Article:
He authored the court’s 2007 ruling holding that individuals subjected to racial or sexual discrimination at work could only be awarded damages for the period beginning 180 days after they filed their lawsuit, not from the time the discrimination first occurred. After the court’s swift censure, Congress amended the anti-discrimination law to make it explicit that damages and back pay must be given starting on the day the discrimination starts.

In instances involving the death penalty, Alito has expressed impatience with attempts to curtail the practice, stating in one instance that any death row convict who claims the state’s execution technique is cruel and unusual punishment must immediately come up with a substitute.

He frequently sides with state rules that make voting more challenging in issues involving voting rights. “Mere annoyance cannot be adequate to demonstrate a violation,” he stated in an opinion from 2021.

LAW Unions for public employees were the target of one unique Alito campaign. He specifically targeted a forty-year-old Supreme Court ruling that affirmed unions’ rights to charge non-union members dues, provided that the money was solely used for collective bargaining and other non-political activities that benefited both union and non-union workers equally. The goal was to stop non-union employees from “free-riding” on the labor union. But in 2018, Alito ultimately succeeded in overturning the precedent after working on it for more than a decade and even repeatedly inviting objections. He asserted that the freedom of speech guaranteed by the First Amendment extends to the choice not to speak out in favor of or against a union. Non-union members are not at all freeloaders, he claimed. They are forced passengers.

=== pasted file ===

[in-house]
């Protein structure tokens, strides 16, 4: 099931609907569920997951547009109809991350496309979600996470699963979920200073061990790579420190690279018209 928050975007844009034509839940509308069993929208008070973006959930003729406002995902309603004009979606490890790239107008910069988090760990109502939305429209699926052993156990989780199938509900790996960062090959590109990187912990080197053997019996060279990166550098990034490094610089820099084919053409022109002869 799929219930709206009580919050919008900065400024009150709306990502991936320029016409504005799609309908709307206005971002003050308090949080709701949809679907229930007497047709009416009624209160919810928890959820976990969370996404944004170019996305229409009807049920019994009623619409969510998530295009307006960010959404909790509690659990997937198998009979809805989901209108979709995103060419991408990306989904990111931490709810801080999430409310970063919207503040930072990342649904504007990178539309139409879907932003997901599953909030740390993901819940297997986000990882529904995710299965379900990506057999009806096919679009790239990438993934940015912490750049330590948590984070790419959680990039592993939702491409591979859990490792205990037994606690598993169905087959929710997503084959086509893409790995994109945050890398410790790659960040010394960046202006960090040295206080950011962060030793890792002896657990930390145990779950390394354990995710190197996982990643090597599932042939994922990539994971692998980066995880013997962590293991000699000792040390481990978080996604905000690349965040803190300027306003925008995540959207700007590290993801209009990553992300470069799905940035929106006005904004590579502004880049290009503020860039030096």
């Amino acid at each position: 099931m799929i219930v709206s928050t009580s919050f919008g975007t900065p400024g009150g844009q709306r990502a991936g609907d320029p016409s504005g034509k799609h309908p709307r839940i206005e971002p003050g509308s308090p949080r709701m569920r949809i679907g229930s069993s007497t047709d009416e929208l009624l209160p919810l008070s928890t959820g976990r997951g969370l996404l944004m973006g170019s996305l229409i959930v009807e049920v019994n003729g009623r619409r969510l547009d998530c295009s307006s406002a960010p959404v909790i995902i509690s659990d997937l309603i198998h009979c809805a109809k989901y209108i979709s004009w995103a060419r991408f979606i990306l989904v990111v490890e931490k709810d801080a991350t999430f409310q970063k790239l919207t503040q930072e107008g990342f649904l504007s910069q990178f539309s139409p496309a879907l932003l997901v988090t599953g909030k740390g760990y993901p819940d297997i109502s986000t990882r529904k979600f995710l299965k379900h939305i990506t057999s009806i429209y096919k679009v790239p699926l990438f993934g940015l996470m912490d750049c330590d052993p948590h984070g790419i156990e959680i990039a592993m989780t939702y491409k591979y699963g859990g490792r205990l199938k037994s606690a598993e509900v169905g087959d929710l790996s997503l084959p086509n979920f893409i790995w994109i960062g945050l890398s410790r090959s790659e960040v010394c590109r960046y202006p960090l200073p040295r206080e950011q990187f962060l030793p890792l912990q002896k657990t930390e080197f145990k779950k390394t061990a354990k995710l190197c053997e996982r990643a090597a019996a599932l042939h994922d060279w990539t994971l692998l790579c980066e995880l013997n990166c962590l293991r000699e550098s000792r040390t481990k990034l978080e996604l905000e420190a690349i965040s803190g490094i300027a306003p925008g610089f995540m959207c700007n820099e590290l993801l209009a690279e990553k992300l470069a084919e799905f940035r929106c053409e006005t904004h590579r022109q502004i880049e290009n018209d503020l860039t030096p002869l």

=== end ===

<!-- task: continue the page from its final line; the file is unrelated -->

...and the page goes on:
LAW Roe’s ruling was overturned

Few topics seem to aggravate Alito as much as those that, accidentally or not, touch religion or the current cultural war. There is a “increasing antagonism to religion, or at least the traditional religious views that are in opposition to the new moral code that is ascendant in some areas,” as he stated in a speech in July.

His analysis of abortion and constitutional interpretation led to the Dobbs decision, which reversed Roe. Since the court conveniently stopped the long-standing practice of making these announcements at the height of the pandemic and thereafter, prompting an escalating wave of criticism, there is no audio of his opinion statement.